School of Environmental Science and Engineering/Guangdong Provincial Key Laboratory of Environmental Pollution Control and Remediation Technology, Sun Yat-Sen University, Guangzhou 510006, China. Electronic address: [Email]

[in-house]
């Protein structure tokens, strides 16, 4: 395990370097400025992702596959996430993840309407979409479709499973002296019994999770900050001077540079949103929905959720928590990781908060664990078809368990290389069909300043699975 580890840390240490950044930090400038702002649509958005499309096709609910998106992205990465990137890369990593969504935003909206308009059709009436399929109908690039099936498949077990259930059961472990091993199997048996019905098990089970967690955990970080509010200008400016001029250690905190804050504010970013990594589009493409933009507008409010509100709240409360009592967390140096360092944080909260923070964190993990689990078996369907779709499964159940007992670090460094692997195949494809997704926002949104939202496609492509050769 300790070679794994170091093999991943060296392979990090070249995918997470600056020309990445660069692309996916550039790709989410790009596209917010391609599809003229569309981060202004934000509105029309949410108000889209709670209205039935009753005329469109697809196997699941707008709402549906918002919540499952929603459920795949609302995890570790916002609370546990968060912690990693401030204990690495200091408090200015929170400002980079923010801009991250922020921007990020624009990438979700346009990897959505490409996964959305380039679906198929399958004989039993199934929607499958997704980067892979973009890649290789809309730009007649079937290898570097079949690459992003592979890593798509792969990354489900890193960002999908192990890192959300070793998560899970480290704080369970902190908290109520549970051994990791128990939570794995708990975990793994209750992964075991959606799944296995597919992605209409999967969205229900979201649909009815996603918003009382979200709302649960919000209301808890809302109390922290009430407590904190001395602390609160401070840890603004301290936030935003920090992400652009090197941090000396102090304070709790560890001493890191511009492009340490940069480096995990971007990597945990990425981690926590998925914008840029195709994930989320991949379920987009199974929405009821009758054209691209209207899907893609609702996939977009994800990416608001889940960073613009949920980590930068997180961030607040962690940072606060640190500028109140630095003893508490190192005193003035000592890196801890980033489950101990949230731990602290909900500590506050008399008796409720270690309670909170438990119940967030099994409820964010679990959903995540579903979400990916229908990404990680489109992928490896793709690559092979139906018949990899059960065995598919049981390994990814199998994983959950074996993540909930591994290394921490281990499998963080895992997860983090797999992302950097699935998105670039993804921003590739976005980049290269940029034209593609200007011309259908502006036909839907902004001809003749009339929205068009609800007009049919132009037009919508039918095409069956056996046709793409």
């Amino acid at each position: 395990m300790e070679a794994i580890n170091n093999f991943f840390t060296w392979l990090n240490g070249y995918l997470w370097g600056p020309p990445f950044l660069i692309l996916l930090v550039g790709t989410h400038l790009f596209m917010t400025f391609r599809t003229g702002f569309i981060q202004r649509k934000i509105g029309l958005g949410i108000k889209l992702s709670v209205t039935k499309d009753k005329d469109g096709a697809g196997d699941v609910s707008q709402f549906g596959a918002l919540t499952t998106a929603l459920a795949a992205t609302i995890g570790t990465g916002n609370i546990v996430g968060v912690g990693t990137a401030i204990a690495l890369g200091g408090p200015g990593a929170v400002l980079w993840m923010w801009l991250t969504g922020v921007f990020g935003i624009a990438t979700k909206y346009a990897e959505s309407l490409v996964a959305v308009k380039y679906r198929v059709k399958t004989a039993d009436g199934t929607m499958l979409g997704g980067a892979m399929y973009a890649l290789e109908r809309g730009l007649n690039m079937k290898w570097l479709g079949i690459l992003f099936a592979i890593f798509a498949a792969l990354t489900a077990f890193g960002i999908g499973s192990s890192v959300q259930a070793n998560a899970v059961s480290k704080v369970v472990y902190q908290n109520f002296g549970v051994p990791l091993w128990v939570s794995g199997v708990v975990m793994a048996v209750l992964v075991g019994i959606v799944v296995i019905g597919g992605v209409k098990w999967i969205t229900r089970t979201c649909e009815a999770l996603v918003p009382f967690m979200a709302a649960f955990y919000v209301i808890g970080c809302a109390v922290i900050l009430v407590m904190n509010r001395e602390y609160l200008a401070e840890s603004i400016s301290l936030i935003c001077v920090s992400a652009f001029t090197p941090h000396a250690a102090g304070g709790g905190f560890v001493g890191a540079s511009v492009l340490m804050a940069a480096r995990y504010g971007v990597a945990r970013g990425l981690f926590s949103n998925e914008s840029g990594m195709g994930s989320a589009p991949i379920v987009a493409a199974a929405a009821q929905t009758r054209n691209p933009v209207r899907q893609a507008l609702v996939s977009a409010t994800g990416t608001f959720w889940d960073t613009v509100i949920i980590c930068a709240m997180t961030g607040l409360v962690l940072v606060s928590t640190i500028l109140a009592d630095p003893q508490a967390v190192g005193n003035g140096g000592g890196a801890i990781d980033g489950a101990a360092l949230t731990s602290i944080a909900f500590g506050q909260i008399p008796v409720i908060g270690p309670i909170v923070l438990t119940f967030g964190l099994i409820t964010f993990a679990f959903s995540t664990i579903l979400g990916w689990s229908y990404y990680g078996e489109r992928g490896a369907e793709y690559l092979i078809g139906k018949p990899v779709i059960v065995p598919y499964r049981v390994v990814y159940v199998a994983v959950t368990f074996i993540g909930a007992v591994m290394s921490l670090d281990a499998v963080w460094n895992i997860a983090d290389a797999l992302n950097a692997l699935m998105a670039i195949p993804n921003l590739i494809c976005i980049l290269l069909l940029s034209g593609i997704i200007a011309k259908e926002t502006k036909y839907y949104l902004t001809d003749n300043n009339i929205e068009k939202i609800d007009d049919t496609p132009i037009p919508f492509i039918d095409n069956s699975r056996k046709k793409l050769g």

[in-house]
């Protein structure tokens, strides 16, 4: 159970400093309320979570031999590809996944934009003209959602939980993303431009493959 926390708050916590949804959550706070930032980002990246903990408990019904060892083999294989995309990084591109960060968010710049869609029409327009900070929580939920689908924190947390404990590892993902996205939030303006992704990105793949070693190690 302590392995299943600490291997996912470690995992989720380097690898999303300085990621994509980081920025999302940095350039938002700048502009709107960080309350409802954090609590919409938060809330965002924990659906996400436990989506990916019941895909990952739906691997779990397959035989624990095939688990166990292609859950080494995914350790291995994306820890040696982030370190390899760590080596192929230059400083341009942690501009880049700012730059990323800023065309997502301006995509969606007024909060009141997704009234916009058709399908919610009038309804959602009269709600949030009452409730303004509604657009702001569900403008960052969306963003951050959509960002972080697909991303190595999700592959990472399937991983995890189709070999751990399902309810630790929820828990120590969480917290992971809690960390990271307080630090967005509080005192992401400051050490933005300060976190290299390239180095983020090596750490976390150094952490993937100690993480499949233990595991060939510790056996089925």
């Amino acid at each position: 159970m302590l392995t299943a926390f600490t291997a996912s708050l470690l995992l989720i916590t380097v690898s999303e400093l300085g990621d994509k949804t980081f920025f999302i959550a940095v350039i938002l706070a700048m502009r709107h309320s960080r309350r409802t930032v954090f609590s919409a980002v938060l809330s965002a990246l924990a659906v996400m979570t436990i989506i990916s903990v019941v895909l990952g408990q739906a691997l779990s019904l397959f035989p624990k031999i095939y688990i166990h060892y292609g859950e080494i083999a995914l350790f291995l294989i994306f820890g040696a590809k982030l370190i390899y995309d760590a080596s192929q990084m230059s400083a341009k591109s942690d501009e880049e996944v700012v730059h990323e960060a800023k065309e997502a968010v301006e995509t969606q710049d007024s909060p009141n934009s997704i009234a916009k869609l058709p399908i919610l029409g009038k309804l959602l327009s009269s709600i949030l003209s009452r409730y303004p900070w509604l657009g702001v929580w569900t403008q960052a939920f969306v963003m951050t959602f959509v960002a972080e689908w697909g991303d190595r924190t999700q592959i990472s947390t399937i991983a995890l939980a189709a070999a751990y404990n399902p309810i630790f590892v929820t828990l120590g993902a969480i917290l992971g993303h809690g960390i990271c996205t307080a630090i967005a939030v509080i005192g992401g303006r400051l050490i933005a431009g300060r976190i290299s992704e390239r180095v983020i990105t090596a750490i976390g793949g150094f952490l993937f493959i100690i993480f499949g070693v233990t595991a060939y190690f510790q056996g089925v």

Despite carbon sequestration being an important service of mangrove ecosystems, many mangrove reforestation projects have little consideration of the carbon sequestration capacity of species to be planted. Species selection is mostly based on growth rate and convenience in planting. In this study, to compare the quantity and quality of carbon stored in soil, four habitats were selected in Haijiang River Estuary, southern China to assess the contribution by different mangrove species to sediment carbon pool. Two 12-year-old mangrove forests of the exotic Sonneratia apetala and native Kandelia obovata, respectively, and the adjacent sandflat and mudflat as unvegetated referencing sites had been studied. The total sedimentary organic carbon and active sedimentary organic content in sediment suggested that after 12 years of growth, (1) mangrove forests significantly increased the organic carbon content of sediment; (2) total organic carbon in the K. obovata forest was higher than that of the S. apetala forest; but (3) the carbon pool of the K. obovata forest was less stable than that of the S. apetala forest. These results corroborated with other studies that the sediment carbon pool of S. apetala forests reached a stable state after 13 years of growth, while that of K. obovata forests gradually stabilised upon long-term (>13 years) growth. Our study confirms that K. obovata is more conducive to capture carbon in long-term mangrove reforestation projects, demonstrating that the provision of this service may not be directly related to apparently relevant plant traits such as growth rate.